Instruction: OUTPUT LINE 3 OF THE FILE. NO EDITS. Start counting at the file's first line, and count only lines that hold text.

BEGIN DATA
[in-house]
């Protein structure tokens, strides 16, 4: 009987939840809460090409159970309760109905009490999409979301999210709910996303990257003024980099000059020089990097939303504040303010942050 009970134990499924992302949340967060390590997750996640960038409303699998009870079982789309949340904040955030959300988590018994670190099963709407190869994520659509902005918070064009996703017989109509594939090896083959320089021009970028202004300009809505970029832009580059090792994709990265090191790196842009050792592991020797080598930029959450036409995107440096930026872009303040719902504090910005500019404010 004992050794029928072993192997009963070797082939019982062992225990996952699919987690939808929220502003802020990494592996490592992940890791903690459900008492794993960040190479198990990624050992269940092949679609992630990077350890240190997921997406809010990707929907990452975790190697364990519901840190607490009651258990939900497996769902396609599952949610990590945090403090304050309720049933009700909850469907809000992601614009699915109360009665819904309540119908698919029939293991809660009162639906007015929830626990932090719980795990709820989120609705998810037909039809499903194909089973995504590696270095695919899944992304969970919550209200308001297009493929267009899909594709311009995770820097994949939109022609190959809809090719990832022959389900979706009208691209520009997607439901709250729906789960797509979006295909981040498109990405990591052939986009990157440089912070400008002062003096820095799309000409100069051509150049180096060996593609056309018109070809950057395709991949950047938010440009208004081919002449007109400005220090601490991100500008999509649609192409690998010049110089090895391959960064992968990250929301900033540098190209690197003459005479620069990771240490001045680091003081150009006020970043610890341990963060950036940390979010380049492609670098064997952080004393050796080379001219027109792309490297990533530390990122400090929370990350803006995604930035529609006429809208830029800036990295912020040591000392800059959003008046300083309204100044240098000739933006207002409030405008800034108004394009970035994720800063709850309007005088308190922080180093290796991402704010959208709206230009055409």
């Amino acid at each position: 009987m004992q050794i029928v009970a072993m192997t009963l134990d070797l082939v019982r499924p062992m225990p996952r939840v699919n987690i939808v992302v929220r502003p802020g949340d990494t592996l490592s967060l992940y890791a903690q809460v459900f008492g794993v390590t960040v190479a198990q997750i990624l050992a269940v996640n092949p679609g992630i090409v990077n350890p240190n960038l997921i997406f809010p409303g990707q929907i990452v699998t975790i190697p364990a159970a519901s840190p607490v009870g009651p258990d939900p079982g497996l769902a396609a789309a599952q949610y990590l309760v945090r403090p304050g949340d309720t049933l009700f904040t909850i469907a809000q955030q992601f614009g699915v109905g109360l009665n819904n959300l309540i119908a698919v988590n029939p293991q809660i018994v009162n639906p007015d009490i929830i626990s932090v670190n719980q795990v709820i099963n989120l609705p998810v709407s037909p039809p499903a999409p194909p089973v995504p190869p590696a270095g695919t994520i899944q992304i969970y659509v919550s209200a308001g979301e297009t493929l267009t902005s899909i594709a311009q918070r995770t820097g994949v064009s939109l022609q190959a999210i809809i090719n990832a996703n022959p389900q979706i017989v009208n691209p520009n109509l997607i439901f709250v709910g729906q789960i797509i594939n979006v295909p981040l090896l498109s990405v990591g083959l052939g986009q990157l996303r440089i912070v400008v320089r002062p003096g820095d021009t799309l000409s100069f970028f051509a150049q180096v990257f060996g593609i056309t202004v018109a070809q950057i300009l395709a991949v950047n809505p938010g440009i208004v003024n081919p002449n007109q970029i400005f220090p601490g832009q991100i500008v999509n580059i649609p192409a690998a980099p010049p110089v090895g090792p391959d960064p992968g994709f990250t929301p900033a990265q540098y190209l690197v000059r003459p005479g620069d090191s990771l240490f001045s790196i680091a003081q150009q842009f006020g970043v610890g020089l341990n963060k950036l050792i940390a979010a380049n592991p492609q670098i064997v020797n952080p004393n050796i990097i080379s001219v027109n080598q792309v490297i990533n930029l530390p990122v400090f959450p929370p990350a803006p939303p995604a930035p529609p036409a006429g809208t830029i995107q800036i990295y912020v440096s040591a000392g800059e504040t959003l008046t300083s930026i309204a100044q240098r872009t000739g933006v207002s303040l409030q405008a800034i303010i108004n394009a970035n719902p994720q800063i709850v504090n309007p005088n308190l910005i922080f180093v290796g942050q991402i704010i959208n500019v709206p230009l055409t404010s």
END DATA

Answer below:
């Amino acid at each position: 009987m004992q050794i029928v009970a072993m192997t009963l134990d070797l082939v019982r499924p062992m225990p996952r939840v699919n987690i939808v992302v929220r502003p802020g949340d990494t592996l490592s967060l992940y890791a903690q809460v459900f008492g794993v390590t960040v190479a198990q997750i990624l050992a269940v996640n092949p679609g992630i090409v990077n350890p240190n960038l997921i997406f809010p409303g990707q929907i990452v699998t975790i190697p364990a159970a519901s840190p607490v009870g009651p258990d939900p079982g497996l769902a396609a789309a599952q949610y990590l309760v945090r403090p304050g949340d309720t049933l009700f904040t909850i469907a809000q955030q992601f614009g699915v109905g109360l009665n819904n959300l309540i119908a698919v988590n029939p293991q809660i018994v009162n639906p007015d009490i929830i626990s932090v670190n719980q795990v709820i099963n989120l609705p998810v709407s037909p039809p499903a999409p194909p089973v995504p190869p590696a270095g695919t994520i899944q992304i969970y659509v919550s209200a308001g979301e297009t493929l267009t902005s899909i594709a311009q918070r995770t820097g994949v064009s939109l022609q190959a999210i809809i090719n990832a996703n022959p389900q979706i017989v009208n691209p520009n109509l997607i439901f709250v709910g729906q789960i797509i594939n979006v295909p981040l090896l498109s990405v990591g083959l052939g986009q990157l996303r440089i912070v400008v320089r002062p003096g820095d021009t799309l000409s100069f970028f051509a150049q180096v990257f060996g593609i056309t202004v018109a070809q950057i300009l395709a991949v950047n809505p938010g440009i208004v003024n081919p002449n007109q970029i400005f220090p601490g832009q991100i500008v999509n580059i649609p192409a690998a980099p010049p110089v090895g090792p391959d960064p992968g994709f990250t929301p900033a990265q540098y190209l690197v000059r003459p005479g620069d090191s990771l240490f001045s790196i680091a003081q150009q842009f006020g970043v610890g020089l341990n963060k950036l050792i940390a979010a380049n592991p492609q670098i064997v020797n952080p004393n050796i990097i080379s001219v027109n080598q792309v490297i990533n930029l530390p990122v400090f959450p929370p990350a803006p939303p995604a930035p529609p036409a006429g809208t830029i995107q800036i990295y912020v440096s040591a000392g800059e504040t959003l008046t300083s930026i309204a100044q240098r872009t000739g933006v207002s303040l409030q405008a800034i303010i108004n394009a970035n719902p994720q800063i709850v504090n309007p005088n308190l910005i922080f180093v290796g942050q991402i704010i959208n500019v709206p230009l055409t404010s």